The clinical data of 36 patients with WHO grade III meningiomas are shown in Table 1. 15 were male and 21 were female with a male to female ratio of 1:1.4, and the median age at surgery was 48.5 years (range, 19–75 years). 5 patients (13.9%) with grade III meningiomas which transformed from low grade meningiomas (grade I or II) were assigned to a secondary group, while the remaining 31 patients (86.1%) were defined as a primary group. Headache was the most common symptom, and other symptoms included limb weakness, epilepsy, visual disturbance, and aphasia. Tumor location was divided into convexity (17 cases, 47.2%), parasagittal/falx (10 cases, 27.8%), skull base (5 cases, 13.9%), and posterior fossa (4 cases, 11.1%). The mean of the maximum of diameter of tumor was 5.11 ± 1.83 cm (range, 3–12 cm). Bone invasion was identified in 6 patients (skull base vs. convexity vs. posterior fossa: 3 vs. 2 vs. 1). Eleven patients displayed mild peri-tumoral edema, while moderate and severe peri-tumoral were observed in 14 and 5 patients, respectively. Brain or bone invasion and peri-tumoral edema were observed on MRI in three pathological subtypes as shown in Figure 1. Twenty-four patients (66.7%) were treated with GTR, while STR was achieved in 12 patients. Only 5 patients (all in secondary group) had prior surgical resection of low grade meningioma. Among them, 3 patients were treated with GTR and 2 patients underwent STR. After surgery, 7 patients with STR and 12 patients with GTR underwent fractionated radiotherapy.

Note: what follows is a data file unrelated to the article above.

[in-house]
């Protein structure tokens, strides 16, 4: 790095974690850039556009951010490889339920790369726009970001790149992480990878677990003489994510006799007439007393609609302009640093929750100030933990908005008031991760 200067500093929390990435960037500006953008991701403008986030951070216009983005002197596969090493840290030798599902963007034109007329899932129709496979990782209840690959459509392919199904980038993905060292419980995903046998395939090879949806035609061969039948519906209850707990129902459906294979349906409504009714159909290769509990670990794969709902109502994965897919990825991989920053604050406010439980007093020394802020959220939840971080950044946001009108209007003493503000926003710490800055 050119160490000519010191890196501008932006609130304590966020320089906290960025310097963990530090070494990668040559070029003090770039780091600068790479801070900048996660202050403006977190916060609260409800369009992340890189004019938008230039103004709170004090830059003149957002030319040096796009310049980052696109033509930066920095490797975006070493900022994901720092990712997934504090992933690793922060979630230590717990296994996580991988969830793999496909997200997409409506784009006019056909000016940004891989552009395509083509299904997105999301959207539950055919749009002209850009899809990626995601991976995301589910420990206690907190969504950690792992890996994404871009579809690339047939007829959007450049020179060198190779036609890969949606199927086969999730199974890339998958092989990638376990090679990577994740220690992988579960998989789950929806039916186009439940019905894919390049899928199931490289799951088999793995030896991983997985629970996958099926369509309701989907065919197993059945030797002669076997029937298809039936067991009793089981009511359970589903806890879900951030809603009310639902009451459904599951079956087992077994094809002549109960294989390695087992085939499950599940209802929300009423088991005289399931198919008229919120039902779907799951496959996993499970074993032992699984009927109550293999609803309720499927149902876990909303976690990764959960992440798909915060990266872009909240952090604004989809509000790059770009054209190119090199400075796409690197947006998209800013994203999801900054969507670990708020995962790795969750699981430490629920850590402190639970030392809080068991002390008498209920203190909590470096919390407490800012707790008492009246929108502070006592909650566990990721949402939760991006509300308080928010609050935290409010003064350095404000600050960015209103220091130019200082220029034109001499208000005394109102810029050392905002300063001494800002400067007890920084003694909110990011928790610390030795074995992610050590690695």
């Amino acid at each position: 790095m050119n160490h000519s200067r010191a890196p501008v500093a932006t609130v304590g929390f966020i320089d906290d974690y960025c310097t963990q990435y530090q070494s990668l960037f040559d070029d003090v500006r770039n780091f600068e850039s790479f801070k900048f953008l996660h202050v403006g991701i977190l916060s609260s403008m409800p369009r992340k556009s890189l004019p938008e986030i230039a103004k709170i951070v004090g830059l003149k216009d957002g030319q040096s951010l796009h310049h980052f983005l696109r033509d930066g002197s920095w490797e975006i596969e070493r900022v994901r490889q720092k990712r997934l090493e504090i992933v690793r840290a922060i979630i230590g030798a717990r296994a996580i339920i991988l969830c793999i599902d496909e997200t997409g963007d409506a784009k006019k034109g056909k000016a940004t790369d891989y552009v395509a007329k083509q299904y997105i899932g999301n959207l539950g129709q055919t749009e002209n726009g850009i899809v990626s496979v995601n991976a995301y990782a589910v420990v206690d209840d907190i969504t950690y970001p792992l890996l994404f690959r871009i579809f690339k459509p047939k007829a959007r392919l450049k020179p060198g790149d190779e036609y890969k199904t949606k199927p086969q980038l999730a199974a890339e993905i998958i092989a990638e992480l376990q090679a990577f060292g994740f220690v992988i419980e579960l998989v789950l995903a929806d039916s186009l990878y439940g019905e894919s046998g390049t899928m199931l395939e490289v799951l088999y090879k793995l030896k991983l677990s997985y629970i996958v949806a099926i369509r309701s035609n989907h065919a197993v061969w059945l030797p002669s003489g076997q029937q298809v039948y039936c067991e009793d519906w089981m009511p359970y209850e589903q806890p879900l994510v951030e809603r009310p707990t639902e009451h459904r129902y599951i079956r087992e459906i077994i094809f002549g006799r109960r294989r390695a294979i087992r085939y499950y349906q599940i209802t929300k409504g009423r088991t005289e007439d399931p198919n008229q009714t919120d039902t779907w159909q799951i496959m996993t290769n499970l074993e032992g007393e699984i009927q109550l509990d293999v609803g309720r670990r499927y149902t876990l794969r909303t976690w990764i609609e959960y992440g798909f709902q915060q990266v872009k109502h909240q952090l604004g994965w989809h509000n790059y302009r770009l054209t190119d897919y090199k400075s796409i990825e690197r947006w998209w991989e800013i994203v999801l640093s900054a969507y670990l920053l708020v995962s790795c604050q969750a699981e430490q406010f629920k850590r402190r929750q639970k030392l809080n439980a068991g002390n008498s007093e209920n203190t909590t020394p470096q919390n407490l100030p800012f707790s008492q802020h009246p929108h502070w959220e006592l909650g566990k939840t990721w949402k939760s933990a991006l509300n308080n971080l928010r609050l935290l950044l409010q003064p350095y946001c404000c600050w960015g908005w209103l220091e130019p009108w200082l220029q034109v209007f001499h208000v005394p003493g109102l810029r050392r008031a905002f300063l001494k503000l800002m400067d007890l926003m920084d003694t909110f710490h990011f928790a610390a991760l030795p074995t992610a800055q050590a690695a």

TABLE 1
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Table 1 Patients and tumor characteristics of 36 patients with World Health Organization-grade III meningiomas.

FIGURE 1
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Figure 1 MRI of three pathological subtypes: (A) anaplastic meningioma, (B) papillary meningioma, and (C) rhabdoid meningioma.

Histopathologic Findings

26 anaplastic meningiomas, 5 papillary meningiomas and 5 rhabdoid meningiomas were diagnosed through postoperative histopathologic examination according to 2016 WHO grading criteria of CNS tumors. The levels of expression of VIM, EMA and S-100 was classified by immunohistochemical staining as follows: positive (+), weakly positive (±), and negative (−). All of 36 patients were positive for VIM. EMA was positive in 35 cases (97.2%). The results of S-100 detection were only available in 32 patients, among which 18 patients (56.3%) were weakly positive or positive. The mean Ki-67 index was 30.2% (range, 2%–70%).

Progression-Free Survival and Overall Survival

The median follow-up period was 26.5 months (range, 12–66 months) among 36 patients with WHO grade III meningiomas. Tumor progression was observed in 27 patients (75.0%) and 20 patients (55.6%) died by the time of last follow-up. The median PFS and OS of 36 patients were 20 months (range, 6–53 months) and 36 months (range, 12–66 months), respectively.

The Kaplan–Meier survival analysis indicated that the patients with secondary tumors which transformed from low grade meningomas had lower PFS compared with primary group (median PFS: 8 vs. 22 months, log-rank p=0.0014), while the difference in the OS was not significant (median OS: 34 vs. 42 months, log-rank p=0.2057) (Figures 2A, B). Moreover, tumors located in the convexity/skull base were associated with better PFS (median PFS: 31 vs. 11 months, log-rank p=0.0164) and OS (median OS: 42 vs. 31 months, log-rank p=0.0095) (Figures 2C, D). Although the Ki-67 index were not significantly correlated with PFS and OS, data was significantly different in PFS (median PFS: 32 vs. 14 months, log-rank p=0.0295) but not OS (median OS: 62 vs. 35 months, log-rank p=0.0955) when analysis was conducted in primary group (Figures 2E, F). In addition, postoperative radiotherapy significantly prolonged PFS (median PFS: 31 vs. 11 months, log-rank p=0.0157) and OS (median OS: 42 vs. 19 months, log-rank p=0.0020) of patients (Figures 2G, H).